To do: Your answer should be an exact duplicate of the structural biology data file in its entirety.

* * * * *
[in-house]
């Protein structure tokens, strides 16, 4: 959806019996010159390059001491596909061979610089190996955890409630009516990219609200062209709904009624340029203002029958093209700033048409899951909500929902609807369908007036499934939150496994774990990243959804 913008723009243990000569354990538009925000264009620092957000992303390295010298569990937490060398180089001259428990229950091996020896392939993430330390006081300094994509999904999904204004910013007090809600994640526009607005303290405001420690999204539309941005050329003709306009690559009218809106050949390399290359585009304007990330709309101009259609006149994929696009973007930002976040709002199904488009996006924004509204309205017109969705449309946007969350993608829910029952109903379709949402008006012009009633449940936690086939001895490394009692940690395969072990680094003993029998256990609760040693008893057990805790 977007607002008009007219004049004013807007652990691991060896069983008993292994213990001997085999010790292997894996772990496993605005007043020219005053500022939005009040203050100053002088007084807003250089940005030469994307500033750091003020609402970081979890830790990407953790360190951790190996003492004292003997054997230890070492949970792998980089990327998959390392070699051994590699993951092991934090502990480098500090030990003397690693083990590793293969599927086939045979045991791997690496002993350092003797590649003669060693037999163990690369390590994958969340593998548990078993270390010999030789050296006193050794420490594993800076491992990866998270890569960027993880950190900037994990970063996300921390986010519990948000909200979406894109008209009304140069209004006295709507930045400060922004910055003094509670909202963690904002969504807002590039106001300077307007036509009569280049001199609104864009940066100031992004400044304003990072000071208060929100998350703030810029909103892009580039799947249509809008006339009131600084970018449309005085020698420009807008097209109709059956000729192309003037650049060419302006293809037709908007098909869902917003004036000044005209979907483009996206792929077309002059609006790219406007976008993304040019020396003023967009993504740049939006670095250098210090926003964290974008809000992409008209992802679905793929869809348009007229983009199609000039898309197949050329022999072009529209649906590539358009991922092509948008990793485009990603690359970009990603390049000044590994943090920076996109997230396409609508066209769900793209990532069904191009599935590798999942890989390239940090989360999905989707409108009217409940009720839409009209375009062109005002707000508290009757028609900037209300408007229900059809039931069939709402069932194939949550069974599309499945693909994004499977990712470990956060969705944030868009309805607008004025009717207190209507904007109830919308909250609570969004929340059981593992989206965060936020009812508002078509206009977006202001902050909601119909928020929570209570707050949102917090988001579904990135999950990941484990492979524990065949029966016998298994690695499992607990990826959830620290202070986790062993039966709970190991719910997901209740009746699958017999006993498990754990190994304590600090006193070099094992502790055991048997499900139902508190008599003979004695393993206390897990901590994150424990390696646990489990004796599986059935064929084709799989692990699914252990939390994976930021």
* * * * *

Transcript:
[in-house]
């Protein structure tokens, strides 16, 4: 959806019996010159390059001491596909061979610089190996955890409630009516990219609200062209709904009624340029203002029958093209700033048409899951909500929902609807369908007036499934939150496994774990990243959804 913008723009243990000569354990538009925000264009620092957000992303390295010298569990937490060398180089001259428990229950091996020896392939993430330390006081300094994509999904999904204004910013007090809600994640526009607005303290405001420690999204539309941005050329003709306009690559009218809106050949390399290359585009304007990330709309101009259609006149994929696009973007930002976040709002199904488009996006924004509204309205017109969705449309946007969350993608829910029952109903379709949402008006012009009633449940936690086939001895490394009692940690395969072990680094003993029998256990609760040693008893057990805790 977007607002008009007219004049004013807007652990691991060896069983008993292994213990001997085999010790292997894996772990496993605005007043020219005053500022939005009040203050100053002088007084807003250089940005030469994307500033750091003020609402970081979890830790990407953790360190951790190996003492004292003997054997230890070492949970792998980089990327998959390392070699051994590699993951092991934090502990480098500090030990003397690693083990590793293969599927086939045979045991791997690496002993350092003797590649003669060693037999163990690369390590994958969340593998548990078993270390010999030789050296006193050794420490594993800076491992990866998270890569960027993880950190900037994990970063996300921390986010519990948000909200979406894109008209009304140069209004006295709507930045400060922004910055003094509670909202963690904002969504807002590039106001300077307007036509009569280049001199609104864009940066100031992004400044304003990072000071208060929100998350703030810029909103892009580039799947249509809008006339009131600084970018449309005085020698420009807008097209109709059956000729192309003037650049060419302006293809037709908007098909869902917003004036000044005209979907483009996206792929077309002059609006790219406007976008993304040019020396003023967009993504740049939006670095250098210090926003964290974008809000992409008209992802679905793929869809348009007229983009199609000039898309197949050329022999072009529209649906590539358009991922092509948008990793485009990603690359970009990603390049000044590994943090920076996109997230396409609508066209769900793209990532069904191009599935590798999942890989390239940090989360999905989707409108009217409940009720839409009209375009062109005002707000508290009757028609900037209300408007229900059809039931069939709402069932194939949550069974599309499945693909994004499977990712470990956060969705944030868009309805607008004025009717207190209507904007109830919308909250609570969004929340059981593992989206965060936020009812508002078509206009977006202001902050909601119909928020929570209570707050949102917090988001579904990135999950990941484990492979524990065949029966016998298994690695499992607990990826959830620290202070986790062993039966709970190991719910997901209740009746699958017999006993498990754990190994304590600090006193070099094992502790055991048997499900139902508190008599003979004695393993206390897990901590994150424990390696646990489990004796599986059935064929084709799989692990699914252990939390994976930021």